In an assembled position of the ball drive assembly 56, a portion of the end of the driver shaft 50, opposite the end connected to the driver 44, is disposed through the bore 152 of the driving member 144 and a set screw 154 is threadedly disposed through a threaded aperture 156, the aperture 156 extending generally transversely to the bore 152 intersecting the outer peripheral surface 150 and the bore 152. One end portion of the set screw 154 engages the adjacent portion of the driver shaft 50 securing the driving member 144 in a stationary position relative to the driver shaft 50, the driving member 144 being rotated in a rotated position of the driver shaft 50.

A pair of spaced, radially extending projections 158 and 160 are formed on the end 148 of the driving member 144, opposite the end 146 connected to the driver shaft 50, an annular recessed area 162 being formed on the driving member 144 generally between the projections 158 and 160. A first bearing surface 164 is formed on a portion of the outer peripheral surface of the projection 158, the bearing surface 164 generally facing the bearing surface 166 and the two bearing surfaces 164 and 166 being spaced a predetermined distance axially apart on the driving member 144, for the reasons and in a manner to be described in greater detail below.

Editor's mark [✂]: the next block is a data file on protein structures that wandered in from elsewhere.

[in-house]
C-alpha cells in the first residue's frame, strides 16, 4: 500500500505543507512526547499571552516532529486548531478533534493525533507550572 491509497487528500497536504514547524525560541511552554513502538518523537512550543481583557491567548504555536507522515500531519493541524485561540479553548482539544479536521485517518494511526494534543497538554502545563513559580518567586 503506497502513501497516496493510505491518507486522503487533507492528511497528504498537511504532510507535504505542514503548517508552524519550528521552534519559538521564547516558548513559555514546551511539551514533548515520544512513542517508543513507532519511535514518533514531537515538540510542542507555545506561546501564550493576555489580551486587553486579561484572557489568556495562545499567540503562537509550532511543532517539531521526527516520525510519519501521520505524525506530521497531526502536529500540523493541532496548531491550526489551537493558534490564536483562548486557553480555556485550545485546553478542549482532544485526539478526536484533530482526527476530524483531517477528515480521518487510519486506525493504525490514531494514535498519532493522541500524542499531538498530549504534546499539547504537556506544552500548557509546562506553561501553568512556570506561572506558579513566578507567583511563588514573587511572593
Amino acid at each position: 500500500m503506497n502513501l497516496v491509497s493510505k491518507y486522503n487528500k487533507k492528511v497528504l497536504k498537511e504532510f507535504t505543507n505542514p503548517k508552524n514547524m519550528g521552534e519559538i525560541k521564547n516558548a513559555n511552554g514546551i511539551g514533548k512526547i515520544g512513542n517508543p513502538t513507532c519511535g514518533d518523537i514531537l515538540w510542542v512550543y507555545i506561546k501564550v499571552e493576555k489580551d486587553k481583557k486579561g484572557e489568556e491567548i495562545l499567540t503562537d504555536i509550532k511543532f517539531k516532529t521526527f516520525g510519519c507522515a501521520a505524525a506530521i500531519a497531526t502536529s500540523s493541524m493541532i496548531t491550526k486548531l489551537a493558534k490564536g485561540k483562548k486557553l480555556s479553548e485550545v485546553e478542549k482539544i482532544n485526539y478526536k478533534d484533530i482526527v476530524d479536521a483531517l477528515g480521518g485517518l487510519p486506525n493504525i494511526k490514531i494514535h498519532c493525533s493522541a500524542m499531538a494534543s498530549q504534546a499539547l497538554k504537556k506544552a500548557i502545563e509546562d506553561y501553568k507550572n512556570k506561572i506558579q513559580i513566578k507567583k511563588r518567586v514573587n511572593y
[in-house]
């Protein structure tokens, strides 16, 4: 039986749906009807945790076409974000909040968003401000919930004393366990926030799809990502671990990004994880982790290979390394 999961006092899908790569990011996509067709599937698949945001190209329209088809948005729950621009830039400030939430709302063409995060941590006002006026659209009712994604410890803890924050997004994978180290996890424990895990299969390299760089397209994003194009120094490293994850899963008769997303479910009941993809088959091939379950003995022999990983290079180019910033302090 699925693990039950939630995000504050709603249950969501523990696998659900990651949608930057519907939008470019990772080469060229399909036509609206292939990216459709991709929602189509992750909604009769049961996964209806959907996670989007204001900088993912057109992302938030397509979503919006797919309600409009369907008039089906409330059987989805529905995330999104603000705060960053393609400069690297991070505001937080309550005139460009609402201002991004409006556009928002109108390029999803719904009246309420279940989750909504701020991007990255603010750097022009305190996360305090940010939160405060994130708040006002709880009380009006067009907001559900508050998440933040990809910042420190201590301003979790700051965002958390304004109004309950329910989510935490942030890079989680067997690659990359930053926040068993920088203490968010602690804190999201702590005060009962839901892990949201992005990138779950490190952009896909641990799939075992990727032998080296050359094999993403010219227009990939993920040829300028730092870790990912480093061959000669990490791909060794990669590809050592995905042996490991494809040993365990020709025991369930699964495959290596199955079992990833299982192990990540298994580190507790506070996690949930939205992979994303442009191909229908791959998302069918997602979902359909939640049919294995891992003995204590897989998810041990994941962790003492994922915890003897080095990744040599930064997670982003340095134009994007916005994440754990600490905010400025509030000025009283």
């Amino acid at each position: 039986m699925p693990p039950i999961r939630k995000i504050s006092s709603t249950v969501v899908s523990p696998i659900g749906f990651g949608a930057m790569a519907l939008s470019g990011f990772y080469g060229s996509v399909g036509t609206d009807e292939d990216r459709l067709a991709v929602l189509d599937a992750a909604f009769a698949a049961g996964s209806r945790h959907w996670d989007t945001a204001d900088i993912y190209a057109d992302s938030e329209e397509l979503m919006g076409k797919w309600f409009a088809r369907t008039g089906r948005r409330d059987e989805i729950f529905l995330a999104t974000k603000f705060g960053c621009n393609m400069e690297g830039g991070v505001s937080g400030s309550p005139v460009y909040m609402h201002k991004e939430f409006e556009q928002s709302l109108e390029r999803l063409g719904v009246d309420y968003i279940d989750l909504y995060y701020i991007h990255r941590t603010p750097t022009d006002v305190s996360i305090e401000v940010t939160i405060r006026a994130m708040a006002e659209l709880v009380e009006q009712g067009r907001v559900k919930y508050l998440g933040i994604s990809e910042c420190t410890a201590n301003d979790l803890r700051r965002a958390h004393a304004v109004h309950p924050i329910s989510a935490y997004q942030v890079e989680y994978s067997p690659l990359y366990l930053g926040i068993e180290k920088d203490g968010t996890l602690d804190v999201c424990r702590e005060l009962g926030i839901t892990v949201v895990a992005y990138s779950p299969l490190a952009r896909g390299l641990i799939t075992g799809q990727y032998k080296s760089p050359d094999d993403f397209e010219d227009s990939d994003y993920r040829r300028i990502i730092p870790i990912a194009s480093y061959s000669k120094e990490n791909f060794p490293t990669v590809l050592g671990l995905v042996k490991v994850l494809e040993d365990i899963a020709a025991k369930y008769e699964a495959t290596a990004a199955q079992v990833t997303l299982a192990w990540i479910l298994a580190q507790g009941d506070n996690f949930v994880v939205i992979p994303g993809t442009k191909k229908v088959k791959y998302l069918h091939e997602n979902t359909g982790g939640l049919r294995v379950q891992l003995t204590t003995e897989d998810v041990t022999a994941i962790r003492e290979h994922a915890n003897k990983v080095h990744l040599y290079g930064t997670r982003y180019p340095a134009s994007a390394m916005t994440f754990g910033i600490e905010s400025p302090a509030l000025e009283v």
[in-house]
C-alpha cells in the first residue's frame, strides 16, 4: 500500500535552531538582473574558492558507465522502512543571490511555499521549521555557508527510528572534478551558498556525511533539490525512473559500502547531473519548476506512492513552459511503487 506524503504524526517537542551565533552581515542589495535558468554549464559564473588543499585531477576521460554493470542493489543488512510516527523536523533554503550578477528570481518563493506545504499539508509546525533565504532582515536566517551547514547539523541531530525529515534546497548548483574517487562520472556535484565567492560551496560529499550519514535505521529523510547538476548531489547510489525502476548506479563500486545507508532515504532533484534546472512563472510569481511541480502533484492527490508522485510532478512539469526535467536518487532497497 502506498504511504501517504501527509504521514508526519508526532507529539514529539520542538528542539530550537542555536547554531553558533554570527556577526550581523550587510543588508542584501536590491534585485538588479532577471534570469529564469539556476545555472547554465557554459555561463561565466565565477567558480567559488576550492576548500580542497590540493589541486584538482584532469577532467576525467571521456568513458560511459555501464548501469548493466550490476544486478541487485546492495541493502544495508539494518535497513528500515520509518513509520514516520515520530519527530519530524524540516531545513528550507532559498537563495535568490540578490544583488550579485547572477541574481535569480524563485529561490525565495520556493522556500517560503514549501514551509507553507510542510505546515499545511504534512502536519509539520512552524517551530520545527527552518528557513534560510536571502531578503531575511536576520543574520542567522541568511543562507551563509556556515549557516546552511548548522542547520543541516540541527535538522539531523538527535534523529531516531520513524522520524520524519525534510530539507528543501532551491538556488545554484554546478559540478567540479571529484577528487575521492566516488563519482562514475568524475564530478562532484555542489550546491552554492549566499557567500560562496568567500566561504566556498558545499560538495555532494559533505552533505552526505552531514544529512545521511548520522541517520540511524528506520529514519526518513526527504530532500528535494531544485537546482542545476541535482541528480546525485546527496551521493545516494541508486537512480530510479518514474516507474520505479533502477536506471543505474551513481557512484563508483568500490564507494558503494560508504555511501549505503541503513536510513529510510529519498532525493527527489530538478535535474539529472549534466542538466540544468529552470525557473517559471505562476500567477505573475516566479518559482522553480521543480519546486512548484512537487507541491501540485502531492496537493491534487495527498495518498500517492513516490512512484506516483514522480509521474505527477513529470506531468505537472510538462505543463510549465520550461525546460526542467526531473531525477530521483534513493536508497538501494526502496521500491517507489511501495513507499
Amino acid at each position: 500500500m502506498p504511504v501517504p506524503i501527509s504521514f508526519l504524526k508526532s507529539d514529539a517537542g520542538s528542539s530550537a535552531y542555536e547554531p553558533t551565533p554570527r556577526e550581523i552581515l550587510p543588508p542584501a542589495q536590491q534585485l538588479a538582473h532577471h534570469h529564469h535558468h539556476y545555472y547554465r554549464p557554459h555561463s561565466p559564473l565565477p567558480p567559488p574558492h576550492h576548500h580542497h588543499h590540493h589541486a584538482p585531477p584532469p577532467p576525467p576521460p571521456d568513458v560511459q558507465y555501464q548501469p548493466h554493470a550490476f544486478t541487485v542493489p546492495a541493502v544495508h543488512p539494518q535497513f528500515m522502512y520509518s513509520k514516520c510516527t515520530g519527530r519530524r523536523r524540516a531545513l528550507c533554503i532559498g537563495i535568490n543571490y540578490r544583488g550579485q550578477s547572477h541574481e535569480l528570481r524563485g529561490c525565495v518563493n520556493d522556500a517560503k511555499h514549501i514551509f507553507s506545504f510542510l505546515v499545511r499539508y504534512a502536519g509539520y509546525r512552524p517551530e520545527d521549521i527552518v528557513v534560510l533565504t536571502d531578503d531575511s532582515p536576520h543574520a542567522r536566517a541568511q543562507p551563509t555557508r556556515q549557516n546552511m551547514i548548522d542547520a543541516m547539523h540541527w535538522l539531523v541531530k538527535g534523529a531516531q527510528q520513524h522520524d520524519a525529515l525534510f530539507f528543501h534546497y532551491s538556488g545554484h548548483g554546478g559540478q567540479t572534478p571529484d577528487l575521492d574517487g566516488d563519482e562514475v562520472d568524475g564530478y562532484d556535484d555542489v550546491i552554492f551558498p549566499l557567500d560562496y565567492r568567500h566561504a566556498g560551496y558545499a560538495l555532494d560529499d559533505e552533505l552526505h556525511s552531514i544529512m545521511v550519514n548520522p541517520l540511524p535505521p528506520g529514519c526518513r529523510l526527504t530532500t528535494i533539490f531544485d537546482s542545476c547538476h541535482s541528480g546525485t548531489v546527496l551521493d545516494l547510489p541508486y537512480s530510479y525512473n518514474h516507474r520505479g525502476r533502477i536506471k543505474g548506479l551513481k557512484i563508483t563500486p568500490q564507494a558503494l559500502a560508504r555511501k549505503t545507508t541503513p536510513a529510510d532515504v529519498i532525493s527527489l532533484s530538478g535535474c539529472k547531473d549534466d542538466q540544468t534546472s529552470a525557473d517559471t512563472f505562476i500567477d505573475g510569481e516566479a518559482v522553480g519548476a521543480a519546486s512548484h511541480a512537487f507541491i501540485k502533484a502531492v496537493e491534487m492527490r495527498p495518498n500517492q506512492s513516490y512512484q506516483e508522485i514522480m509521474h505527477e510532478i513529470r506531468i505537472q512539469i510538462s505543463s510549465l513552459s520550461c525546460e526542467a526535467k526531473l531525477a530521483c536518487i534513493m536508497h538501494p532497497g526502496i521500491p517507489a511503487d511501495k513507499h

The end 148 of the driving member 144 extends through the shaft opening 102 formed through the end plate 94 and the projections 158 and 160, including the first and second bearing surfaces 164 and 166 formed thereon, are disposed generally within the hollow portion 88 of the housing 86 or, in other words, generally within the bore 116 of the body 108, as shown in FIGS. 2 and 4. The driving member 144 is, more particularly, bearingly connected to the ball drive assembly 56 and, since the driving member 144 is secured to the driver shaft 50, the first and the second bearing surfaces 164 and 166 of the projections 158 and 160 are rotatingly disposed within the hollow portion 88 of the housing 86, the first and the second bearing surfaces 164 and 166 being drivingly rotated in a driven position of the driver shaft 50 during the operation of the apparatus 10.